Sunday, November 22, 2015

Crime and humanity at Jio MAMI 17th Mumbai Film Festival

On Taxi and other films I watched at the Jio MAMI 17th Mumbai Film Festival:

There was a report in The Guardian during PM Narendra Modi’s visit to the UK, the same week the 17th Mumbai Film Festival concluded, in which the reporter begins telling that in 2005, the local police of Gujarat state murdered a criminal Sheikh Sohrabuddin, and how this cold-blooded murder was cheered by the crowd during a 2007 election rally of Modi, then chief minister of the state, who, when asked the crowd what should be done if a man is found possessing illegal arms, got a resounding response of “Kill him”.

In the opening scene of Iran’s banned filmmaker Jafar Panahi’s Taxi, we meet one gentleman who is of the view that thieves who steals car-tyres, which is apparently a rampant crime in Tehran, should be lynched to death. “Death penalty for a crime as petty as stealing tyres?” argues a humanist school-teacher repulsively who is his co-passenger in the taxi. We don’t know what that gentleman does for a living; he doesn’t tell despite being asked several times by the lady school-teacher. But his refrains do suggest that he is not on the right side of the law. And with his views on humanism, it is not tough to imagine him as a part of one such mob that could fill air with aggressive, extreme opinions.

Taxi is one of the best films I saw at this year’s Mumbai Film Festival. My fourth consecutive year at the fest, I managed to watch maximum movies this time. Twenty three. That is in seven days. Law of diminishing marginal utility seems to almost fail. But it does get heavy in head at a point, sort of viewer’s block. And, you wonder, what is the point of watching films in a chaos? Like in a chaotic mob, judgements (of few films) do get a little discombobulated here too.

Characters in Panahi’s film come and go. They are the passengers of the taxi driven by Panahi himself which makes for a running commentary on the politically oppressed state of Iran. Panahi is under house-arrest; his crime was he made films. And one of the early characters we meet is a video rental guy who pirates Western films and TV shows for his customers, who are mostly film-students. Panahi was his customer too, he reminds. Piracy is again a crime, and at one point, as a cover-up for one of his customers, he even makes Panahi his partner. This is cheekily funny, almost satirical. Though a criminal, he is one of the sources of international pop-culture import in this consumerist country. You can see Apple products, Angry Birds school-bags, and modern coffee-shops. The place doesn’t feel strange, in ways more than one.

The star of the film is Panahi’s affable niece who is a young school girl and owns a camera. They teach films at schools there, which is unimaginably awesome. But her lessons in filmmaking are all about how to make a “distributable” film which is by avoiding “sordid realism”. I would like to know if the school-teacher passenger whom we met earlier would subscribe to such lessons or would teach the same thing to her students. Panahi, on his taxi ride, takes a slight detour to meet a friend who has been wrongly framed in another criminal charge and Panahi is asked to offer quick judgement after watching the CCTV evidence. Moments later, he bumps into a lady lawyer friend of his who puts brilliant perspective about the country where law and religion strictly informs each other and people have to tread this thin line between a criminal and a sinner even in their daily job of bread-earning.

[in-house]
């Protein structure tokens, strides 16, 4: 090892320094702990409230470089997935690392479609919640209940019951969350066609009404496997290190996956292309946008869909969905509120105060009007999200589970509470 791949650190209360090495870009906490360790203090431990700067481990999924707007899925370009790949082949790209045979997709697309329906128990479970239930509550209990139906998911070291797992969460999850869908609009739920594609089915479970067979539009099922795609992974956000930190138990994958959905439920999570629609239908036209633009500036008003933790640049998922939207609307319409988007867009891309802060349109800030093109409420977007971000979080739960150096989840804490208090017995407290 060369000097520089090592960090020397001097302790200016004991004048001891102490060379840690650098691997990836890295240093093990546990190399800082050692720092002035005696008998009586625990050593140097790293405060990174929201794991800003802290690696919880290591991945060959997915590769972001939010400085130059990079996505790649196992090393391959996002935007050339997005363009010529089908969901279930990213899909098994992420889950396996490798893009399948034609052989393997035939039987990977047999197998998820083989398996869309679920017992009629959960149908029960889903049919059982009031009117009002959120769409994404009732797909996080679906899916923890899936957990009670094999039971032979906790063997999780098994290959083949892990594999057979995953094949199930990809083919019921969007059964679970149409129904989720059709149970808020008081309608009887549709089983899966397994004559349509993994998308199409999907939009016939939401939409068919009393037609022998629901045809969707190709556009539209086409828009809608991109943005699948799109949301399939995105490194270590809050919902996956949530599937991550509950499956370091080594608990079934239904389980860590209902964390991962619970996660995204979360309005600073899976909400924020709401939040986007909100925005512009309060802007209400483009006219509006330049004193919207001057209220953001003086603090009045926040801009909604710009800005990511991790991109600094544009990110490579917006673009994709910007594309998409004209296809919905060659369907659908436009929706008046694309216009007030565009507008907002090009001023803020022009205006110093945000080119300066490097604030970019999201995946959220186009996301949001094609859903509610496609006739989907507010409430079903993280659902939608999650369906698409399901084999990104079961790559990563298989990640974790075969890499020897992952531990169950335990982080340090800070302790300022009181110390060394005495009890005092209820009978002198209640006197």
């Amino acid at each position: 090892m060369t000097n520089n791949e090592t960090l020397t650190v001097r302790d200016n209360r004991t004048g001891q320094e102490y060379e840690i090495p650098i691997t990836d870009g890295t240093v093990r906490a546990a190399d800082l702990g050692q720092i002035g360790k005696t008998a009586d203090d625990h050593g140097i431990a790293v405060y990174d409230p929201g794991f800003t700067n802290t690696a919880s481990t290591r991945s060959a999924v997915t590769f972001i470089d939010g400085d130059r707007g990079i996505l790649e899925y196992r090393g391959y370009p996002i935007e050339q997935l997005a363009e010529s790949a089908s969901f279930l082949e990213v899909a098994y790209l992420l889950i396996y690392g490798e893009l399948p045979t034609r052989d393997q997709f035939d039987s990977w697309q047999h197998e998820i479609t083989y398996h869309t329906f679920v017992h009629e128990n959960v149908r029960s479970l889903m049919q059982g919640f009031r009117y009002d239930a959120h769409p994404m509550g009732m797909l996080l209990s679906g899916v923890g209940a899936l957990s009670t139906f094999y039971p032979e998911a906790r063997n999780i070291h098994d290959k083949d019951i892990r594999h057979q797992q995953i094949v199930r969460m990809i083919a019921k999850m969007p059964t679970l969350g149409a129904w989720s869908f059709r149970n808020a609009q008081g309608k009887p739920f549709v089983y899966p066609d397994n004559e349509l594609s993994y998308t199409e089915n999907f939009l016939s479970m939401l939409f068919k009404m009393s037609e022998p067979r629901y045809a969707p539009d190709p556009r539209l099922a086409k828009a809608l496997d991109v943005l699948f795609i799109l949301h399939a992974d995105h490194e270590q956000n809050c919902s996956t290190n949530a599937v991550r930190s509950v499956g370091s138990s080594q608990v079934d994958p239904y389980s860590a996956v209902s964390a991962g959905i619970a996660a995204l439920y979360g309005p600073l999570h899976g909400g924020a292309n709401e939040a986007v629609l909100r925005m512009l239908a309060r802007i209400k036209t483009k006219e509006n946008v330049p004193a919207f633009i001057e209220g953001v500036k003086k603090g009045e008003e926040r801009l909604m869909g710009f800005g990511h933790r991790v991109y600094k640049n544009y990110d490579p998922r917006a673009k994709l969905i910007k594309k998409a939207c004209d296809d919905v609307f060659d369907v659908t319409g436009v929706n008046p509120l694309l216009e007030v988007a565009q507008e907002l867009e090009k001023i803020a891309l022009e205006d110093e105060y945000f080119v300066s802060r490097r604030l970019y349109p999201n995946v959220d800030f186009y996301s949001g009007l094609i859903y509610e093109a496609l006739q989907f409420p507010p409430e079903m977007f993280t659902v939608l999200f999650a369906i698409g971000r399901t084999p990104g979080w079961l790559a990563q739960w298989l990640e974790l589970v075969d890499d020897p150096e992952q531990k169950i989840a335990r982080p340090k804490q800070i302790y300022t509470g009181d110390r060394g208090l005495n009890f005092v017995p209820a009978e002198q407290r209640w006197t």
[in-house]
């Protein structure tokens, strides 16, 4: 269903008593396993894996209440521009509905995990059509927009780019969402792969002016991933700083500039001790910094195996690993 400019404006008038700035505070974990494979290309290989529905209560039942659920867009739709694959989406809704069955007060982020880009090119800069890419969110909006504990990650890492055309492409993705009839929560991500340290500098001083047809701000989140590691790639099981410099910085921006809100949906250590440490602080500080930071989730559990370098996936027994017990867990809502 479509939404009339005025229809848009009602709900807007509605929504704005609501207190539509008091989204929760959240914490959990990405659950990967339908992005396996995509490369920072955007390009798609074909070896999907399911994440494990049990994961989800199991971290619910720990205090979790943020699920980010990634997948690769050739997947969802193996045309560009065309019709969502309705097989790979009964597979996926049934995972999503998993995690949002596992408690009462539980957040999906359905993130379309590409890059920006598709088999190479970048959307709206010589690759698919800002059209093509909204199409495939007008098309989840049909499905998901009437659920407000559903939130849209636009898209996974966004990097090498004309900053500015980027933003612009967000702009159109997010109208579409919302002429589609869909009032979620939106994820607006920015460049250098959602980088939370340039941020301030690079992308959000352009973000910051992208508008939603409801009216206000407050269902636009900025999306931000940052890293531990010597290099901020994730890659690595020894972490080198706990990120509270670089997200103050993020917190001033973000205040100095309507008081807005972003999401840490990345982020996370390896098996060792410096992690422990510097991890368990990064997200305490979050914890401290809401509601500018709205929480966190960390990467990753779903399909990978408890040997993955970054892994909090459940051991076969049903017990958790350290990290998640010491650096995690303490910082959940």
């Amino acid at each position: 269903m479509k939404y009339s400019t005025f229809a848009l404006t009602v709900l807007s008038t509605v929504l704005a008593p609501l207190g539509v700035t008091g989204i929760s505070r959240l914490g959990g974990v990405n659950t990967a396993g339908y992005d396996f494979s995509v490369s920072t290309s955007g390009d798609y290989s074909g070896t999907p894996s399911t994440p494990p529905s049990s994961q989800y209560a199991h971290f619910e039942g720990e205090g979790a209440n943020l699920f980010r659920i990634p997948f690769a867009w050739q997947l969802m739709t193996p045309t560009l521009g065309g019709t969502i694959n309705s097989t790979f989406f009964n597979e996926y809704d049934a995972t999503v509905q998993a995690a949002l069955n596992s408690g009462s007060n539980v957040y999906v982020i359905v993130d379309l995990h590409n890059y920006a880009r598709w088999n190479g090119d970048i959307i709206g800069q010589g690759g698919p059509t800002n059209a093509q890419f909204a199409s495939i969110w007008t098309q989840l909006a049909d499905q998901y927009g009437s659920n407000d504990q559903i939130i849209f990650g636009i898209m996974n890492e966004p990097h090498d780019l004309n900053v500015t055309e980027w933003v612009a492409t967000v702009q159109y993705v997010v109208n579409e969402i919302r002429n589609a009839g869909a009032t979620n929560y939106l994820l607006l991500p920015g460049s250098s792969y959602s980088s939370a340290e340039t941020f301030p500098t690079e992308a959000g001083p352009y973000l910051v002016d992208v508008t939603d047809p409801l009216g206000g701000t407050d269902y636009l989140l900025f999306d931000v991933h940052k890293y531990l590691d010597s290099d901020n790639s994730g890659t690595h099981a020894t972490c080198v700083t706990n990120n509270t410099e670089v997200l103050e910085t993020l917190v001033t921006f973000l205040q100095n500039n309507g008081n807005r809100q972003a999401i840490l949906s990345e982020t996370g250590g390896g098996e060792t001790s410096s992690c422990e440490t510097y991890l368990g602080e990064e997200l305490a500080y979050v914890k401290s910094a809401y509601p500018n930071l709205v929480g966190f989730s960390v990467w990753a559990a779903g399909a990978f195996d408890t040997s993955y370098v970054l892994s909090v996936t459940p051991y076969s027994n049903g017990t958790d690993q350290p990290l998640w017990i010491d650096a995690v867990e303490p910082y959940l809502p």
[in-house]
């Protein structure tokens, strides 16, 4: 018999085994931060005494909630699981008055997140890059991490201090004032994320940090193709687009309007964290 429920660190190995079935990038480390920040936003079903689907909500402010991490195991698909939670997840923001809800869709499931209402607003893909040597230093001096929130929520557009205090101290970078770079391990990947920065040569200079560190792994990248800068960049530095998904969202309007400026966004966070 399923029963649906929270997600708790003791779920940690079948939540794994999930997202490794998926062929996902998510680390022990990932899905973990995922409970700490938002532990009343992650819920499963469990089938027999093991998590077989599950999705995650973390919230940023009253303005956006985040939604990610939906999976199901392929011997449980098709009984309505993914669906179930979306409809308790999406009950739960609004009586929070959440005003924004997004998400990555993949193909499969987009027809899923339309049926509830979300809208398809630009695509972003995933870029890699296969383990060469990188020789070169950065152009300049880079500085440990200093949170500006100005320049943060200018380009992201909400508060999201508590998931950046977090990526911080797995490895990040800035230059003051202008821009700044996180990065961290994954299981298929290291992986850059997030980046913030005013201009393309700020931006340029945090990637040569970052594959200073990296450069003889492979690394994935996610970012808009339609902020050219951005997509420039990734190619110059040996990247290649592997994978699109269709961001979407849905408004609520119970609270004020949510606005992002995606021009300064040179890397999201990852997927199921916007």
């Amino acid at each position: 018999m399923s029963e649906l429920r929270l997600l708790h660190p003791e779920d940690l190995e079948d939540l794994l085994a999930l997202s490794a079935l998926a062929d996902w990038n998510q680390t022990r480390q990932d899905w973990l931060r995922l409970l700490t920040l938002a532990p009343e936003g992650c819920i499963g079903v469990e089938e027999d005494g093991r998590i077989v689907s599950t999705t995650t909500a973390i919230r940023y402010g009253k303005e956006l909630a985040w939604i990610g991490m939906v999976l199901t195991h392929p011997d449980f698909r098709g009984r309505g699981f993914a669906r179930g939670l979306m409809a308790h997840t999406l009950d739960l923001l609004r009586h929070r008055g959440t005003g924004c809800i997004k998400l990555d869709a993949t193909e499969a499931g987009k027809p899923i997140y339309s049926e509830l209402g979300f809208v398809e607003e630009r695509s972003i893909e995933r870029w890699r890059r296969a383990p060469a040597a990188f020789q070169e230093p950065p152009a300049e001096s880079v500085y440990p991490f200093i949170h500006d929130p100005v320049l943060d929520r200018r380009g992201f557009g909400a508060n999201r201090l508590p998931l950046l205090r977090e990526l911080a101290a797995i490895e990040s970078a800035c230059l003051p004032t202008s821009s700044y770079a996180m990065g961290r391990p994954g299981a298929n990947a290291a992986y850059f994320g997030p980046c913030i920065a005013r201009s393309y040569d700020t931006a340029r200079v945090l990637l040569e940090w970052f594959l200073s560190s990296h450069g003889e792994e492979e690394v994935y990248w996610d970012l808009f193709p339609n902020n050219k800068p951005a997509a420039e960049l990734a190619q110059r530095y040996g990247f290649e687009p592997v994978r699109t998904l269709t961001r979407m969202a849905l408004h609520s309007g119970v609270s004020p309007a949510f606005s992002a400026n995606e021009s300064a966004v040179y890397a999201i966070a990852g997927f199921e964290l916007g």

In one of the most rewarding scenes I’ve ever watched in cinema, the lady lawyer picks out a rose from the bouquet she is holding, puts in front of the camera installed in the taxi as an offering to the audience watching her. “A rose for the ‘people of cinema’, because they can be relied on,” she says.  Shot on a small digital camera which could have made this film watchable even on a laptop screen, this quoted line from her made the entire theatre burst in applause, and what could have been a personal-watching transcended into being a powerful and heart-warming community-watching experience. Also, it’s affirming to see a crowd of people cheering plain humanistic love. Fittingly, this film won the Audience Choice award at the fest.


Sometimes, extreme love or desperation for someone or something could push humans off the boundary where they stop being humans. In a milder instance, there were reports that few ‘people of cinema’ heckled a screening for which they were denied entry even after queuing up for hours. The screening had to be cancelled. The idea of film festival as celebration of films by film-lovers coming up together as one took a back seat for a while. We see a grimmer instance in M Manikandan’s novel-like Kutrame Thandanai (Crime is Punishment), but telling that would be a spoiler. The protagonist is a credit-card payment collector (though the lead actor looks too well-off for this job) who suffers from tunnel-vision problem, literally and figuratively. The film is little melodramatic, mainly due to its background-score (by Illayaraja), and its production value makes it look soap opera-ish. One misstep after another, he finds himself in a quarantine-like loop.